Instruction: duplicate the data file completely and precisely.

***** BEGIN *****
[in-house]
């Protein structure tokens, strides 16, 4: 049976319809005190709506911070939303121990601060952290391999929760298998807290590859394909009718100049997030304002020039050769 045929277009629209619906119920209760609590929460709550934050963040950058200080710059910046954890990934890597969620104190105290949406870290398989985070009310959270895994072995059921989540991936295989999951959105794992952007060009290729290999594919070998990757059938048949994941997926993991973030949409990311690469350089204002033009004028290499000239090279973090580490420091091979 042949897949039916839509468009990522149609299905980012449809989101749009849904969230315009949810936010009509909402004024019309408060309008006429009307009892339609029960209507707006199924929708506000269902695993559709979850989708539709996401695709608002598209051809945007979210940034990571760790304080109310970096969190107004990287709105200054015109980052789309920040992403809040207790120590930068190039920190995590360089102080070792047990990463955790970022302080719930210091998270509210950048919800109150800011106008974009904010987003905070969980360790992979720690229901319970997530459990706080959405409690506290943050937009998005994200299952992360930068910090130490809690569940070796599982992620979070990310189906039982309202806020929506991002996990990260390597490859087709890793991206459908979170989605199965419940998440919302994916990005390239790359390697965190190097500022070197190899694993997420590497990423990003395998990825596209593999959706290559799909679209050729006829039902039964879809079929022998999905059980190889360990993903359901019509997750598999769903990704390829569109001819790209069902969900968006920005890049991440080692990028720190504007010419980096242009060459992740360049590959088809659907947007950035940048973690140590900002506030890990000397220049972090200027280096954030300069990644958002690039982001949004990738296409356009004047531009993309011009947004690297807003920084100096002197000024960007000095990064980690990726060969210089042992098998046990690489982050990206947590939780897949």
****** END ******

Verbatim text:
[in-house]
């Protein structure tokens, strides 16, 4: 049976319809005190709506911070939303121990601060952290391999929760298998807290590859394909009718100049997030304002020039050769 045929277009629209619906119920209760609590929460709550934050963040950058200080710059910046954890990934890597969620104190105290949406870290398989985070009310959270895994072995059921989540991936295989999951959105794992952007060009290729290999594919070998990757059938048949994941997926993991973030949409990311690469350089204002033009004028290499000239090279973090580490420091091979 042949897949039916839509468009990522149609299905980012449809989101749009849904969230315009949810936010009509909402004024019309408060309008006429009307009892339609029960209507707006199924929708506000269902695993559709979850989708539709996401695709608002598209051809945007979210940034990571760790304080109310970096969190107004990287709105200054015109980052789309920040992403809040207790120590930068190039920190995590360089102080070792047990990463955790970022302080719930210091998270509210950048919800109150800011106008974009904010987003905070969980360790992979720690229901319970997530459990706080959405409690506290943050937009998005994200299952992360930068910090130490809690569940070796599982992620979070990310189906039982309202806020929506991002996990990260390597490859087709890793991206459908979170989605199965419940998440919302994916990005390239790359390697965190190097500022070197190899694993997420590497990423990003395998990825596209593999959706290559799909679209050729006829039902039964879809079929022998999905059980190889360990993903359901019509997750598999769903990704390829569109001819790209069902969900968006920005890049991440080692990028720190504007010419980096242009060459992740360049590959088809659907947007950035940048973690140590900002506030890990000397220049972090200027280096954030300069990644958002690039982001949004990738296409356009004047531009993309011009947004690297807003920084100096002197000024960007000095990064980690990726060969210089042992098998046990690489982050990206947590939780897949």